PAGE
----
Skip to main content


Showing posts from 2018

Edward Storey - Fenland chronicler and poet

I have worked in the Fenland city of Ely for the last six years - commuting in all weathers and at all times through the Norfolk and Cambridgeshire Fens... Edward Storey has died at the age of 88. He was a chronicler of the Fens: an author and poet. There was a lovely piece on Edward on BBC Radio Norfolk that I heard yesterday on the way home, which described him as 'a poet of place'. You walk the roof of the world here. Only the clouds are higher And they are not permanent. Trees are too distant for the wind to reach And mountains hide below the horizon. The wind labours through reed As though they were the final barrier. Houses and farms cling like crustations To the black hull of the earth. Here, you must walk with yourself, Or share the spirits of forgotten ages. Keith Skipper has written a lovely piece in the EDP. More to come on Edward in a future blog post.... Image: Alan Parkinson - Fens near Manea - CC licensed

Summer images

This is one of my faves, with a touch of Snapseed, and taken at Wells next the Sea on the Norfolk Coast. What are your favourite landscape images of the summer?


A film which connects with Robert MacFarlane's book of the same title...

School's out for Summer

My latest blog post for the OS Leisure blog as part of my work as a GetOutside Champion is now up. It features some ideas for teachers (and non-teachers) to get outside this summer with a purpose. Why not visit a key case study location, or revisit your commute through new ideas, or get out your camera... Let me know if you use any of the ideas.

Hunstanton Cliffs - a new resource

A few resources which I worked on are hitting the internet now (or soon...) in time for the last part of the summer term, when hopefully there are some decisions being made about what to teach in the new academic year in terms of curriculum resources. First up is a resource which I wrote a while back, and which has now been added to the RGS website (although there are a few final touches still to be added I think...)  The resource has the context of the Hunstanton Cliffs, and their erosion and management, It's turned out nicely, and may be of use for those preparing students for NEAs and other situations. While we're on a coastal theme, check out this 170+ page report on erosion at Hemsby which contains a wealth of technical detail and images on this area of the coast which has been in the news for a while since the demolition of several beach side homes. Coastal management dilemmas:Hemsby in Norfolk faces rapid erosion & loss of homes. A plan suggesting 12 differ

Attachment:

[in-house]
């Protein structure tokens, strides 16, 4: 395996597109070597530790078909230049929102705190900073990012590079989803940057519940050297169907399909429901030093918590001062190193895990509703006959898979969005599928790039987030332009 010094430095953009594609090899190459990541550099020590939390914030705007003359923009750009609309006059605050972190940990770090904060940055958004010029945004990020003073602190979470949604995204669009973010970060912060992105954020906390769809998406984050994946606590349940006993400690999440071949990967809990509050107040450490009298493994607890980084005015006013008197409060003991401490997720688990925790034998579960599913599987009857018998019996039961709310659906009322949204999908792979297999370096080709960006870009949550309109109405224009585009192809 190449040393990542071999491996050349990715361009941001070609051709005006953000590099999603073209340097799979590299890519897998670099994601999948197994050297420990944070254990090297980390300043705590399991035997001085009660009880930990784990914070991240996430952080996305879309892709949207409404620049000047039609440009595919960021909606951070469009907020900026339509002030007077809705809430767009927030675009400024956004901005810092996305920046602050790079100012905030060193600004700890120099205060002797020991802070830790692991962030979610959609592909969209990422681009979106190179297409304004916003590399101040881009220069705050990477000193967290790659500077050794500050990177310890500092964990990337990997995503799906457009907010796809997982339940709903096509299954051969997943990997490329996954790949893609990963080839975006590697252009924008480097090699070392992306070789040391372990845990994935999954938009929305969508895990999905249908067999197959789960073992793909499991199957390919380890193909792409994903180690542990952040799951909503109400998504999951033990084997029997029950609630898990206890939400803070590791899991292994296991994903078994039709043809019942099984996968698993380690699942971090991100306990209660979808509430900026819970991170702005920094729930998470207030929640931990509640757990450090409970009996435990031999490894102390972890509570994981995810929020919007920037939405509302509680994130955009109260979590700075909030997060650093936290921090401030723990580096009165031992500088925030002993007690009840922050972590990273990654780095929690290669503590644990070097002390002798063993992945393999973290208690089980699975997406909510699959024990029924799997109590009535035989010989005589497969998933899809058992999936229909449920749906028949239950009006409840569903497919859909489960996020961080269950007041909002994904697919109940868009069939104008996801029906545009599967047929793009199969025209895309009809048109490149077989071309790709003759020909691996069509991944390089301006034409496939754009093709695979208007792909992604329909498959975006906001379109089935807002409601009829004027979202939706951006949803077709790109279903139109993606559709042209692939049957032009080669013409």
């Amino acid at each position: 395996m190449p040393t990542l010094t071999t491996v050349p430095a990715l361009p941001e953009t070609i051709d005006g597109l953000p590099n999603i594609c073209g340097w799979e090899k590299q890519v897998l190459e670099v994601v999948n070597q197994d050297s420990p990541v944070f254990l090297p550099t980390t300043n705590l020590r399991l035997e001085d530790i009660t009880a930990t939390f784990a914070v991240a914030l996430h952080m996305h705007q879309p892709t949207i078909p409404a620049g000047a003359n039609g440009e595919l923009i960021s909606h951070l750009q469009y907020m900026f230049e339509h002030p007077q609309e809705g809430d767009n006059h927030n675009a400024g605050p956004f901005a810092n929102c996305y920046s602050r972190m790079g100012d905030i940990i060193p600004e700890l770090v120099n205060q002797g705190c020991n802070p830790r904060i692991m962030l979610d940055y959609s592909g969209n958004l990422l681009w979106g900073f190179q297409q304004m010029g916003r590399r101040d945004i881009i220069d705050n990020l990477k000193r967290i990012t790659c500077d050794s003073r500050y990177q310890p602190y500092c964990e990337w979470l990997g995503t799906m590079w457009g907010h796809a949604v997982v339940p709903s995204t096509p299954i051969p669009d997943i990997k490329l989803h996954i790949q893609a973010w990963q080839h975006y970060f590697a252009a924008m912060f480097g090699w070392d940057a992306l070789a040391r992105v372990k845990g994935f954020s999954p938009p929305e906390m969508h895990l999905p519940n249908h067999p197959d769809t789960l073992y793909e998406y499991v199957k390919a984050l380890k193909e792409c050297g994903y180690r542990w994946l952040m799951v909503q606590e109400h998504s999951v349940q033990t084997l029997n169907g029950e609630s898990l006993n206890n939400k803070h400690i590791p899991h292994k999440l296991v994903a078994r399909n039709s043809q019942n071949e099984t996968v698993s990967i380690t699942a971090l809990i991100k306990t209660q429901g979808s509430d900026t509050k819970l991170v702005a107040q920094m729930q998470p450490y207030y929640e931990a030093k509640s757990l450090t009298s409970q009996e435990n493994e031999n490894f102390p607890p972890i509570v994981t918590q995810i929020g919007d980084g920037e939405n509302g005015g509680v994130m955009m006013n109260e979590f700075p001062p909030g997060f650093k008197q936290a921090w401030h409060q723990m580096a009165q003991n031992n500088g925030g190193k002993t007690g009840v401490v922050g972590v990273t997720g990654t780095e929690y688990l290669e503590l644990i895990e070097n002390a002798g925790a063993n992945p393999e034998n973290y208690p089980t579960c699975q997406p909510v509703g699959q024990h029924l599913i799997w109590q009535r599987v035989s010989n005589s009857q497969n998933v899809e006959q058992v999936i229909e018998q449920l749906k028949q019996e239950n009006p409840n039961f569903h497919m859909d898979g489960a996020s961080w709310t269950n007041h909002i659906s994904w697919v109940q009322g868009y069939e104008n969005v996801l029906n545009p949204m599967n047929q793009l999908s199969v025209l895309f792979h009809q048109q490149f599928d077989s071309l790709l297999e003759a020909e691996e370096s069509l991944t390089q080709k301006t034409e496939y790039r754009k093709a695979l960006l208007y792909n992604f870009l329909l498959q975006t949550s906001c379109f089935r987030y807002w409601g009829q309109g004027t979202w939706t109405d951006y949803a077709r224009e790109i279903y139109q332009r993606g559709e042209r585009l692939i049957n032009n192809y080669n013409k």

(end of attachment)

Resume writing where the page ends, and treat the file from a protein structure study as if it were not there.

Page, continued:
Thought for the Day

The Fens is a great landscape. Hint any mountains to get in the way of the view. Norfolk Saying Image: Alan Parkinson

Earth in Vision

A few years ago, I was invited to be involved with the Earth in Vision project  as a teacher advisor of some kind (my memory is hazy) but was unable to get involved due to my teaching commitments. The project has been developing throughout that time, with assistance from other teachers such as Lauren Otoo, and earlier this week the website went live. It was one of a number of projects involving Joe Smith , the new director of the RGS-IBG. The project explores content from the BBC Archive , and collects that which has an environmental relevance for educators. There are three special eBooks which have been (or are being) produced as part of the project. One of them is of particular interest: a book by George Revill which explores how BBC programming has helped shape how people see the landscape in the way that it is (re)presented. This can be downloaded in various formats from this page.

Belle Tout

As seen in 'Look at it this Way' in the chapter on coastal erosion... Eric Ravilious, #BeachyHead Lighthouse-Belle Tout, 1939. By this time Belle Tout was used as a private home. This #watercolour shows the view from the lantern room towards the newer lighthouse. #Eastbourne #EastSussex #Artlovers #arte #twitart #art — Maude Frome (@frome_maude) June 30, 2018

Impact of tourism on Iceland's landscape

An interesting website which explores the growing pressures on Iceland. It's written by Ellis Quinn, who writes on the Eye on the Arctic website. When most people think of Arctic economic development, things like resource extraction are usually first to mind. But northern regions and chambers of commerce are increasingly touting tourism as a key economic tool. It’s seen as an industry that creates jobs for a variety of education levels, promotes small-scale entrepreneurship, reinforces and promotes local cultures, and creates the sustainable development lacking in many of the expensive and hard-to-get-to regions of the North; whether the remote Indigenous communities of Arctic Canada and Greenland, or the villages of Finnish Lapland and northern Russia. But tourism is far from the benign industry it’s often made out to be. As Iceland has discovered, mass tourism in the North can have social and environmental impacts as profound as those of the mining or drilling industries. Ye

Happisburgh Coastal Erosion

One of a new series of BBC Teach videos.

Flooding Resources from the GA

Flooding is an issue which features at KS3, GCSE and 'A' level, and the GA have just added a new section of resources written in association with the Environment Agency.  Here are the 9 sections that are included in the materials.  You can also see a range of VIMEO films , such as this one of Gerd Masselink, and some case study links on a related area of the website. Lovely work.

The importance of reading Ernest

I've recently been reading Issue 7 of Ernest magazine. It's coordinated by Jo Tinsley. She has edited a fantastic magazine, and if you check the website you can also order some past issues for the same cost as the present one. All of them offer a range of photography, and articles of varying lengths which explore ideas around place. The standout elements of Issue 7 were the sections on East Anglia, with plenty of familiar places which I know very well, including Snettisham , where I lived for 12 years, and also down into Suffolk. There were explorations on the coastal marshes off Wells-next-the-Sea and also along the Blakeney area. There were also some excellent photos, and a fascinating  piece on a map of Antarctic Women, produced by Carol Devine,  which fits very well with some of the work we did on Polar regions, and in the week when the expedition led by Felicity Aston which I have been following and producing some materials for (although shamefully slowly) reached